There are some things that we mix together until all the differences are resolved. We might swirl together black paint with white until it is mixed just right, to get the shade of grey we are shooting for. We keep mixing the sugar into the coffee until it is fully absorbed. The results, in these cases, end up swallowing up the sources: Neither color can be found; once-bitter coffee is transformed.
When I was younger, this was my way of carrying truth. It is a consistent thing to do. It leaves you with a way of expressing your views of the world that are coherent.
But if the painter always mixed all her colors and just slathered them on the canvas, visual art wouldn’t be much different than painting a wall. If a cook mixed everything into a homogenous mess, then we would not have awesome melty chocolate morsels just hanging out in biscuit-y cookies… blueberries would have to be thrown into the blender with the rest of the mix, and we would lose something.
As I grow older, I realize that sometimes the truth does not resolve, it does not average itself out. Sometimes, it is not helpful to find some sort of compromise between conflicting claims. Sometimes, I think, the right thing to do, is to carry them both: explore the boundaries between them, ponder the differences, wrestle with ways that we can do better than just find some middle ground but maybe find a way to incorporate the strengths of both positions.
A few weeks ago, my awesome church featured this great message about the third way. In this context, the third way is this attempt at including people who come down on a different side of the issue. Today, in place of a message, we had this great follow up to last week. We are exploring issues around race, discrimination, and privilige.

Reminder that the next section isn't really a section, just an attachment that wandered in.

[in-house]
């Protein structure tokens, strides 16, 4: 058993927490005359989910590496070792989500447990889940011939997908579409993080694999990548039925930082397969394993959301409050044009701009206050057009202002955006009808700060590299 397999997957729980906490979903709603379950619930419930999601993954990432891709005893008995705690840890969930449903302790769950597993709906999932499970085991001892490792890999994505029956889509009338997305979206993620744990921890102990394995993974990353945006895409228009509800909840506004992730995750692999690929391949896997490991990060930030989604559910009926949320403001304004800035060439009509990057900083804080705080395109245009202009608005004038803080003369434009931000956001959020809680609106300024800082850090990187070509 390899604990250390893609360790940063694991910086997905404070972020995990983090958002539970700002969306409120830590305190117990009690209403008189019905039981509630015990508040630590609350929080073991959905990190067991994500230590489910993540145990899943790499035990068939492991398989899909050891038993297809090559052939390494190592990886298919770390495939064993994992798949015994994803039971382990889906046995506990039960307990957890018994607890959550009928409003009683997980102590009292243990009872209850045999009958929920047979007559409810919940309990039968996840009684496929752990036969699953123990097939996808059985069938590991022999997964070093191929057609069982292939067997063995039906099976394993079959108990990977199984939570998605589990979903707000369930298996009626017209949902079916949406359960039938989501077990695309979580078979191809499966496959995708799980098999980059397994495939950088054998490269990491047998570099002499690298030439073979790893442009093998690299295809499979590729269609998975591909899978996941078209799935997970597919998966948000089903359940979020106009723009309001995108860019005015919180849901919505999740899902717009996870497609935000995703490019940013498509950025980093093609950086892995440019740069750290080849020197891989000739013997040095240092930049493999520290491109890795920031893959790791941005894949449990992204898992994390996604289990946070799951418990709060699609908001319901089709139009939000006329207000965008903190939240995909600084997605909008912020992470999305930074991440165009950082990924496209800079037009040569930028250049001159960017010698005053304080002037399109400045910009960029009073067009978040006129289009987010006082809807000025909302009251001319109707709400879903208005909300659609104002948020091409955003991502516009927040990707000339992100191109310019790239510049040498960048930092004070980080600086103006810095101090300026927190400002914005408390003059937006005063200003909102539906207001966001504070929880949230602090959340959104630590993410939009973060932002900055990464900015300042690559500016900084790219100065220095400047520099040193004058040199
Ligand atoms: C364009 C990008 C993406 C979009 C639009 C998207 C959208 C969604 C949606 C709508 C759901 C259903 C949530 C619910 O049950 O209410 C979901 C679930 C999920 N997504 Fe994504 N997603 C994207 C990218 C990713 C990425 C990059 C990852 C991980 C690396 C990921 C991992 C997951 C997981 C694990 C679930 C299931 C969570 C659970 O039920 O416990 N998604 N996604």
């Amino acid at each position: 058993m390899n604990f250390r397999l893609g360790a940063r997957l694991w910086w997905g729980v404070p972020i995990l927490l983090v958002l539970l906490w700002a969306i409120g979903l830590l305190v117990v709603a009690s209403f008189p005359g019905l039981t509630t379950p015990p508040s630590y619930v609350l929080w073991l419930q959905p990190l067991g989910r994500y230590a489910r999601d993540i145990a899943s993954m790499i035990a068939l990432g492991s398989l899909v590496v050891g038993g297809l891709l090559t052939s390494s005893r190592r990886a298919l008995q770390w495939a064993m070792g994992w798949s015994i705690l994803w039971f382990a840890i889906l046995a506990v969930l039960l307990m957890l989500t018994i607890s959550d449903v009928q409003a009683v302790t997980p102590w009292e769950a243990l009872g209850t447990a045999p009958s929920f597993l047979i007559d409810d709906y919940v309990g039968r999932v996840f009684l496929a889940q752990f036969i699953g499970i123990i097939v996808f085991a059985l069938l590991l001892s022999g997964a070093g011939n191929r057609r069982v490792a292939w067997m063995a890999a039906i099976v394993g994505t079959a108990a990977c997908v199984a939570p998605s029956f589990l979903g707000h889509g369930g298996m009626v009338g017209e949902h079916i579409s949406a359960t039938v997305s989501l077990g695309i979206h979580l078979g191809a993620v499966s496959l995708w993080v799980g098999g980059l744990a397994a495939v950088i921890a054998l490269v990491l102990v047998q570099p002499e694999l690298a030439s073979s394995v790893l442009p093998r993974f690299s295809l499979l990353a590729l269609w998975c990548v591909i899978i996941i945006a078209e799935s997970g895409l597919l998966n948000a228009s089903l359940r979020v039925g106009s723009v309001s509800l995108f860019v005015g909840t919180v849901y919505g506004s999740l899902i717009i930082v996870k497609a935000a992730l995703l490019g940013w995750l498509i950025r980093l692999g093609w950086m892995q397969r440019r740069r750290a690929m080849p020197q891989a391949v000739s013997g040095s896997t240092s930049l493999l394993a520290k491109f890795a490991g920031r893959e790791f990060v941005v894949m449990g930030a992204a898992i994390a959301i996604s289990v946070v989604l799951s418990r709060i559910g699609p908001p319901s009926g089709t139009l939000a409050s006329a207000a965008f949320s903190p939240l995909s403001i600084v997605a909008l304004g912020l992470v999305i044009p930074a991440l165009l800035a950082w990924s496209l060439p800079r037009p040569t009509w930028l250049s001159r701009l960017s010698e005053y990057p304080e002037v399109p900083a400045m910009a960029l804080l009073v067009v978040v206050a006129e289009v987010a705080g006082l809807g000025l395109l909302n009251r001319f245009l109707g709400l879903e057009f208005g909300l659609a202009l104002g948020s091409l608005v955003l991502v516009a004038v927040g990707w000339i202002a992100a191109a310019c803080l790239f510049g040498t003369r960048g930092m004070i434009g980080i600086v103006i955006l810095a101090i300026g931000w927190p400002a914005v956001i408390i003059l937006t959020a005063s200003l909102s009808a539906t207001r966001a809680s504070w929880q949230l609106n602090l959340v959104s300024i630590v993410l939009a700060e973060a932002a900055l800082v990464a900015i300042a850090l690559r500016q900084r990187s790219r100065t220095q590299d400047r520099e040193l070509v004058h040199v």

A few weeks ago, we thought about ways to include people we don’t agree with. Today, some wise people spoke in an impassioned way about how unreasonable it is to expect somebody who is opressed to patiently and emotionlessly express themselves: There is a burden on those in positions of power to work things out for themselves.
When I was younger, I would have wanted to jump right to a simple resolution. That would have been a bit like pureeing blueberries and mixing them fully into pancake batter. In the end, maybe that will work. But then again, maybe it is going to be best to just hold both of these things, attentively, carefully.
At least for now, I am going to sit with this apparent conflict. I wonder if you’ve got some thoughts on working this all out. There are all kinds of ways this plays out, but maybe one of the main questions is this: How do we balance being open to dialogue with others with not enabling abusers to continue in their destructive ways?